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An Engineer's Guide To Santa. (Read 274215 times)
Philip Andrews
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An Engineer's Guide To Santa.
Dec 11th, 2006 at 5:17pm
 
I got this in an email Cheesy


There are approximately two billion children (persons under 18) in the
world.  However, since Santa does not visit children of Muslim, Hindu, Jewish
or Buddhist (except maybe in Japan) religions, this reduces the workload for
Christmas night to 15% of the total, or 378 million (according to the
population reference bureau).

     Santa has about 31 hours of Christmas to work with, thanks to the
different time zones and the rotation of the earth, assuming east to west
(which seems logical).  This works out to 967.7 visits per second at an
average (census) rate of 3.5 children per household, which comes to 108
million homes, presuming there is at least 1 good child in each.  This is to
say that for each Christian household with a good child, Santa has around
1/1000th of a second to park the sleigh, hop out, jump down the chimney, fill
the stocking, distribute the remaining presents under the tree, eat whatever
snacks have been left for him, get back up the chimney, jump into the sleigh
and get on to the next house.

     Assuming that each of these 108 million stops is evenly distributed
around the earth (which, of course, we know to be false, but will accept for
the purposes of our calculations), we are now talking about 0.78 miles per
household; a total trip of 75.5 million miles, not counting bathroom stops or
breaks.  This means Santa's sleigh is moving at 650 miles per second or 3,000
times the speed of sound.  For purposes of comparison, the fastest man made
vehicle, the Ulysses space probe, moves at a poky 27.4 miles per second, and
a conventional reindeer can run (at best) 15 miles per hour.

     The payload of the sleigh adds another interesting element. Assuming that
each child gets nothing more than a medium sized LEGO set (two pounds), the
sleigh is carrying over 500 thousand tons, not counting Santa himself.  On
land, a conventional reindeer can pull no more than 300 pounds.  Even
granting that the "flying" reindeer can pull 10 times the normal amount, the
job can't be done with eight or even nine of them, Santa would need 360,000
of them.  This increases the payload, not counting the weight of the sleigh,
another 54,000 tons, or roughly seven times the weight of the Queen Elizabeth
(the ship, not the monarch).  A mass of nearly 600,000 tons traveling at 650
miles per second creates enormous air resistance - this would heat up the
reindeer in the same fashion as a spacecraft re-entering the earth's
atmosphere.  The lead pair of reindeer would adsorb 14.3 quintillion joules
of energy per second each.  In short, they would burst into flames almost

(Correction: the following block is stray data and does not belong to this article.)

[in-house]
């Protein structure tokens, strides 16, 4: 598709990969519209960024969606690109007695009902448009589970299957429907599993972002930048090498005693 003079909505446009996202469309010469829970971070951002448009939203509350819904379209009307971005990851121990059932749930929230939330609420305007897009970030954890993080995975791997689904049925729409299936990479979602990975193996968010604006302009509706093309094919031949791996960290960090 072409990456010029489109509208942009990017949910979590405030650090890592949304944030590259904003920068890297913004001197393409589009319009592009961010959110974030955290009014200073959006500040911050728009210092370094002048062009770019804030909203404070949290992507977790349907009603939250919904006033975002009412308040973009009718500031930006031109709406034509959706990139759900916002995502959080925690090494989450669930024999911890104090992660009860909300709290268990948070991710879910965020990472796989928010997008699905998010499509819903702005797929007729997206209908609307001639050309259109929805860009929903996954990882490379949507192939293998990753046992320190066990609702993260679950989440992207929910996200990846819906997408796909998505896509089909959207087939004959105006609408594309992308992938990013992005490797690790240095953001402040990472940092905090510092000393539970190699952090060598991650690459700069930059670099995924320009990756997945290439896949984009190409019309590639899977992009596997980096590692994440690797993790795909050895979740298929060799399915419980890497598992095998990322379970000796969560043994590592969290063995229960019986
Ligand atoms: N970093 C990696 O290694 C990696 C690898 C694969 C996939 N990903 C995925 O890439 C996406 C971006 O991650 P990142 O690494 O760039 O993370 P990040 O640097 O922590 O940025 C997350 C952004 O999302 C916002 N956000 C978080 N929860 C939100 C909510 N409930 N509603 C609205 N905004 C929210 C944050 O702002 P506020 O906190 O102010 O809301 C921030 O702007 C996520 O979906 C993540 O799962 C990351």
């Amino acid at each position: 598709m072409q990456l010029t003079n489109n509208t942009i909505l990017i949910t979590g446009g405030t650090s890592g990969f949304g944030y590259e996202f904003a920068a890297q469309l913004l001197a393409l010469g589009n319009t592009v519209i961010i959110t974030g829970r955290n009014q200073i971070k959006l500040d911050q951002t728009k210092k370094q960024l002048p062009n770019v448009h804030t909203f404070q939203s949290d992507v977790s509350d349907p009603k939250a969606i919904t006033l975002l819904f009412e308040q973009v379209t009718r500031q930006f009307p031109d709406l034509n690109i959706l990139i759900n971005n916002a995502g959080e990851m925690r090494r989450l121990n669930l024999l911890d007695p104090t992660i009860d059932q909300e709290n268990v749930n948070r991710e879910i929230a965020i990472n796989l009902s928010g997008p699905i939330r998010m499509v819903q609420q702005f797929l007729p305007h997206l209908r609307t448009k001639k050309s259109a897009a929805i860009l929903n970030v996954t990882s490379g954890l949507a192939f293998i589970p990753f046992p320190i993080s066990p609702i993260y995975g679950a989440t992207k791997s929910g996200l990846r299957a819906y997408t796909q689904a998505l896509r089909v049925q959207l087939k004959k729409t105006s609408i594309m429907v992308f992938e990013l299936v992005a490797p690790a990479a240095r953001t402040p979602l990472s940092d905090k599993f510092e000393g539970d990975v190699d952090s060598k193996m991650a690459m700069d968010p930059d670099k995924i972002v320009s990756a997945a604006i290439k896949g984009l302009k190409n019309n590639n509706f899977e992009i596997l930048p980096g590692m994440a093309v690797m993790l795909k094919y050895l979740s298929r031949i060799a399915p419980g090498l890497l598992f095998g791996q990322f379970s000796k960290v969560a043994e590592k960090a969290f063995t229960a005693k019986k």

instantaneously, exposing the reindeer behind them and creating deafening
sonic booms in their wake.  The entire reindeer team would be vaporized
within 4.26 thousandths of a second, or right about the time Santa reached
the fifth house on his trip.

     Not that it matters, however, since Santa, as a result of accelerating
from a dead stop to 650 miles/second in .001 seconds, would be subjected to
acceleration forces of 17,000 g's.  A 250 pound Santa (which seems
ludicrously slim considering all the high calorie snacks he must have
consumed over the years) would be pinned to the back of the sleigh by
4,315,015 pounds of force, instantly crushing his bones and organs and
reducing him to a quivering blob of pink goo.  Therefore, if Santa did exist,
he's dead now.

     Merry Christmas!

                                       Jim


(No, I didn't write it.  I got it from Jack Ganssle's Embedded Muse
newsletter, and I'm sure it's been around for quite some time.)

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Phil Andrews
Life is too short to be so fucking serious

"Those who make peaceful revolution impossible will make violent revolution inevitable."
       --- John F. Kennedy, 1962 White House sp
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Tom
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Re: An Engineer's Guide To Santa.
Reply #1 - Dec 12th, 2006 at 6:46am
 
A powdery substance!
That's got to be it.

TC: Hey, just a minute, man.  Now, how'd he do that, man?
CM: Oh, well, man, he took da freeway.  How else, man?
TC: No, man.  No, man, how'd he do all that other stuff, man?  Like, how'd he
    make himself small, man.  And, how'd he, like, how'd he get the reindeer
    off the ground, man?
CM: Oh, well, man, he had some magic dust, man.
TC: Some magic dust?
CM: Yeah, magic dust, y'know?  He used ta give a little bit to da reindeer, a
    little bit to Santa Claus, a little bit more for Santa Claus, a little
    bit more...
TC: And this would get the reindeer off, man?
CM: Aw, got 'em off, man?!?  Are you kidding, man?  They flew all da way
    around da world, man!
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Vile_E_Coyote
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Re: An Engineer's Guide To Santa.
Reply #2 - Dec 12th, 2006 at 10:17am
 
There it is! Tom, you're the one who was hiding that message in the form of a mushroom cloud! And look at that, you use it as an avatar!

I knew Condoleeza wasn't (ahem) Lying!
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